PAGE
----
LanguageEnglish (US)
Article numbere5761
JournalPeerJ
Volume2018
Issue number10
DOIs
StatePublished - Jan 1 2018
Externally publishedYes

Fingerprint

ssDNA viruses
single-stranded DNA
DNA Viruses
Arthropods
Single-Stranded DNA
Invertebrates
Viruses
arthropods
invertebrates
viruses
replicon
genome
Genes
Nanoviridae
Replicon
Circoviridae
Viral Genome
Myriapoda
Hexapoda
Geminiviridae

Keywords

  • Arthropod
  • CRESS DNA
  • Discovery
  • Endogenous
  • Insect
  • Invertebrate
  • Replication-associated protein (Rep)
  • Spider
  • ssDNA
  • Virus

ASJC Scopus subject areas

  • Neuroscience(all)
  • Biochemistry, Genetics and Molecular Biology(all)
  • Agricultural and Biological Sciences(all)

Cite this

Rosario, K., Mettel, K. A., Benner, B. E., Johnson, R., Scott, C., Yusseff-Vanegas, S. Z., ... Breitbart, M. (2018). Virus discovery in all three major lineages of terrestrial arthropods highlights the diversity of single-stranded DNA viruses associated with invertebrates. PeerJ, 2018(10), [e5761]. https://doi.org/10.7717/peerj.5761

Virus discovery in all three major lineages of terrestrial arthropods highlights the diversity of single-stranded DNA viruses associated with invertebrates. / Rosario, Karyna; Mettel, Kaitlin A.; Benner, Bayleigh E.; Johnson, Ryan; Scott, Catherine; Yusseff-Vanegas, Sohath Z.; Baker, Christopher C.M.; Cassill, Deby L.; Storer, Caroline; Varsani, Arvind; Breitbart, Mya.

In: PeerJ, Vol. 2018, No. 10, e5761, 01.01.2018.

Research output: Contribution to journalArticle

Rosario, K, Mettel, KA, Benner, BE, Johnson, R, Scott, C, Yusseff-Vanegas, SZ, Baker, CCM, Cassill, DL, Storer, C, Varsani, A & Breitbart, M 2018, 'Virus discovery in all three major lineages of terrestrial arthropods highlights the diversity of single-stranded DNA viruses associated with invertebrates', PeerJ, vol. 2018, no. 10, e5761. https://doi.org/10.7717/peerj.5761
Rosario, Karyna ; Mettel, Kaitlin A. ; Benner, Bayleigh E. ; Johnson, Ryan ; Scott, Catherine ; Yusseff-Vanegas, Sohath Z. ; Baker, Christopher C.M. ; Cassill, Deby L. ; Storer, Caroline ; Varsani, Arvind ; Breitbart, Mya. / Virus discovery in all three major lineages of terrestrial arthropods highlights the diversity of single-stranded DNA viruses associated with invertebrates. In: PeerJ. 2018 ; Vol. 2018, No. 10.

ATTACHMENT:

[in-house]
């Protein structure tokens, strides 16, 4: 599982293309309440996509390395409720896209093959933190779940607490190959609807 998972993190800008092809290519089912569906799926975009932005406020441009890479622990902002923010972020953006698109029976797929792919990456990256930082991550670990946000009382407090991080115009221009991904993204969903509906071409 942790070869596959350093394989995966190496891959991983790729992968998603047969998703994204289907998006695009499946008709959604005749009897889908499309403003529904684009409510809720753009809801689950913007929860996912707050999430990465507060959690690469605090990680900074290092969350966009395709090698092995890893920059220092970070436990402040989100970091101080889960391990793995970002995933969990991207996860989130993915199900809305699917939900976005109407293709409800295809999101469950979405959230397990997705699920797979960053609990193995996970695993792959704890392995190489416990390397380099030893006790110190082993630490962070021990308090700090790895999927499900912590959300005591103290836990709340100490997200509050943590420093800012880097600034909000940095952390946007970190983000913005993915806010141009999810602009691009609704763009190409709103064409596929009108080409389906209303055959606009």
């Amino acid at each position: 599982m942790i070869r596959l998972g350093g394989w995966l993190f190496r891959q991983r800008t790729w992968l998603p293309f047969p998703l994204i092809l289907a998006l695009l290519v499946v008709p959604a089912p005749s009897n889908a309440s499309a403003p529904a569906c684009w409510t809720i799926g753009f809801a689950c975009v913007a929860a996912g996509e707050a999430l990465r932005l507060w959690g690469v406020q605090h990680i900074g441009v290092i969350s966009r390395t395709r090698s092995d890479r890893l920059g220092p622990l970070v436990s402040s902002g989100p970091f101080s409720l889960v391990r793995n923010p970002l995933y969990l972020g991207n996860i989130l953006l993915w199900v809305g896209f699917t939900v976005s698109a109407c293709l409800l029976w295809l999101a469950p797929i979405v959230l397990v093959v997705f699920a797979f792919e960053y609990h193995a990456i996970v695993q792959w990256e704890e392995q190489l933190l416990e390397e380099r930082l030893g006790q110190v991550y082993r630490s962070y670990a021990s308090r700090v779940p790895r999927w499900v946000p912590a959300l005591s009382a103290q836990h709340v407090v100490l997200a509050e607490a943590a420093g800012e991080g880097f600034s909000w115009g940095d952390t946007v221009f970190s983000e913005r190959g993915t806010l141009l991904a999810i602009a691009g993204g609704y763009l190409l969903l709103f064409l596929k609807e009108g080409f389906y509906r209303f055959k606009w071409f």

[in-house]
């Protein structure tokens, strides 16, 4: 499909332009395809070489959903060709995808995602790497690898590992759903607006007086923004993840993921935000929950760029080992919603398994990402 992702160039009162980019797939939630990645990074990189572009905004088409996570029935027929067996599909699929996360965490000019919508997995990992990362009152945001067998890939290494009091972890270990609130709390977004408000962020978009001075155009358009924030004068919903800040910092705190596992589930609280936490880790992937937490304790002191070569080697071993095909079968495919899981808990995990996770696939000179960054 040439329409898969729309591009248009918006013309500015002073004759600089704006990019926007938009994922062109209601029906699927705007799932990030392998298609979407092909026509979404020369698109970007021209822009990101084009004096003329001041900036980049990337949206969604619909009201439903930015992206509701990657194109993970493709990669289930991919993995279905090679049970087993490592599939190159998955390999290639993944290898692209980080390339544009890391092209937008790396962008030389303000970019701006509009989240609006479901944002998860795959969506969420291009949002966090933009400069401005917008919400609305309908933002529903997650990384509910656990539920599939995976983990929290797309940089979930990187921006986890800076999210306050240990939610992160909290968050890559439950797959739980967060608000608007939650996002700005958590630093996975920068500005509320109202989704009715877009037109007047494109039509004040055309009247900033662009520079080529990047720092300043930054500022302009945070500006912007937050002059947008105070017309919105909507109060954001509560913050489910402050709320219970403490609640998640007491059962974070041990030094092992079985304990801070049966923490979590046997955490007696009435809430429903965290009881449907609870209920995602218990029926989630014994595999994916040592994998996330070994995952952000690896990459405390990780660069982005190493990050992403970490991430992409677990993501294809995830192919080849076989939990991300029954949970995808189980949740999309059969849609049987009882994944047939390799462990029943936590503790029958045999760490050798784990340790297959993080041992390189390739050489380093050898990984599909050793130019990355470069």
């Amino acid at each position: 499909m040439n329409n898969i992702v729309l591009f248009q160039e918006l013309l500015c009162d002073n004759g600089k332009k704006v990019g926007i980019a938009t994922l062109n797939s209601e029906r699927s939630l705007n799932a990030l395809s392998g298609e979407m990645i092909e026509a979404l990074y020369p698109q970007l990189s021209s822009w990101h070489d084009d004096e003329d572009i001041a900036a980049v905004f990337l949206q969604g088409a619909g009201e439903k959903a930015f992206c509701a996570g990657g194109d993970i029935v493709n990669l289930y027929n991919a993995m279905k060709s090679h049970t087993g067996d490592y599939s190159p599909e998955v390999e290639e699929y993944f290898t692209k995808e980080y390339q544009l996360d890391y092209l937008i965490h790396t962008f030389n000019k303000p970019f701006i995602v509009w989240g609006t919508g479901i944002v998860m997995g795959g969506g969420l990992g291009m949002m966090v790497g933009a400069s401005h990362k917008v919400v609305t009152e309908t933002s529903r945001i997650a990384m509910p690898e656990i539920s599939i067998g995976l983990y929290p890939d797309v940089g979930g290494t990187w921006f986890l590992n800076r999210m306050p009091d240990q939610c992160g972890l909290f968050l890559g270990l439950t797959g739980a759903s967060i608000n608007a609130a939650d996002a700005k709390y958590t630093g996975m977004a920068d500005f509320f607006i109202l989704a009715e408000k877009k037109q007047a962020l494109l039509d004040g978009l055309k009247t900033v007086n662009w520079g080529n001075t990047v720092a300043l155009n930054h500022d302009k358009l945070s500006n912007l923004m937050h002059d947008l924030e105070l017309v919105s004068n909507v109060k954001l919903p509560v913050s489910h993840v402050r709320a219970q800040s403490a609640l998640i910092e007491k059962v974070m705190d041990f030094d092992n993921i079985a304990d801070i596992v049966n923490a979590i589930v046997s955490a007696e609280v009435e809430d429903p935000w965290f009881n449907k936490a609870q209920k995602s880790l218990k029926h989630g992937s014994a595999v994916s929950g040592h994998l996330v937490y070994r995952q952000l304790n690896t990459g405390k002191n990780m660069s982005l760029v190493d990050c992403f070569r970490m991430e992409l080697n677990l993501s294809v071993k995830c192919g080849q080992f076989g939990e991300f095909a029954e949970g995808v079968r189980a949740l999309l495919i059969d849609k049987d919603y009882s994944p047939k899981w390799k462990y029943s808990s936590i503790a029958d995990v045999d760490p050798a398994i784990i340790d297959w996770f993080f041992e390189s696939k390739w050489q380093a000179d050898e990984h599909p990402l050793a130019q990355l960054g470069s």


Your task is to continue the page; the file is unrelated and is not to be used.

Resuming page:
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abstract = "Viruses encoding a replication-associated protein (Rep) within a covalently closed, single-stranded (ss)DNA genome are among the smallest viruses known to infect eukaryotic organisms, including economically valuable agricultural crops and livestock. Although circular Rep-encoding ssDNA (CRESS DNA) viruses are a widespread group for which our knowledge is rapidly expanding, biased sampling toward vertebrates and land plants has limited our understanding of their diversity and evolution. Here, we screened terrestrial arthropods for CRESS DNA viruses and report the identification of 44 viral genomes and replicons associated with specimens representing all three major terrestrial arthropod lineages, namely Euchelicerata (spiders), Hexapoda (insects), and Myriapoda (millipedes). We identified virus genomes belonging to three established CRESS DNA viral families (Circoviridae, Genomoviridae, and Smacoviridae); however, over half of the arthropod-associated viral genomes are only distantly related to currently classified CRESS DNA viral sequences. Although members of viral and satellite families known to infect plants (Geminiviridae, Nanoviridae, Alphasatellitidae) were not identified in this study, these plant-infecting CRESS DNA viruses and replicons are transmitted by hemipterans. Therefore, members from six out of the seven established CRESS DNA viral families circulate among arthropods. Furthermore, a phylogenetic analysis of Reps, including endogenous viral sequences, reported to date from a wide array of organisms revealed that most of the known CRESS DNA viral diversity circulates among invertebrates. Our results highlight the vast and unexplored diversity of CRESS DNA viruses among invertebrates and parallel findings from RNA viral discovery efforts in undersampled taxa.",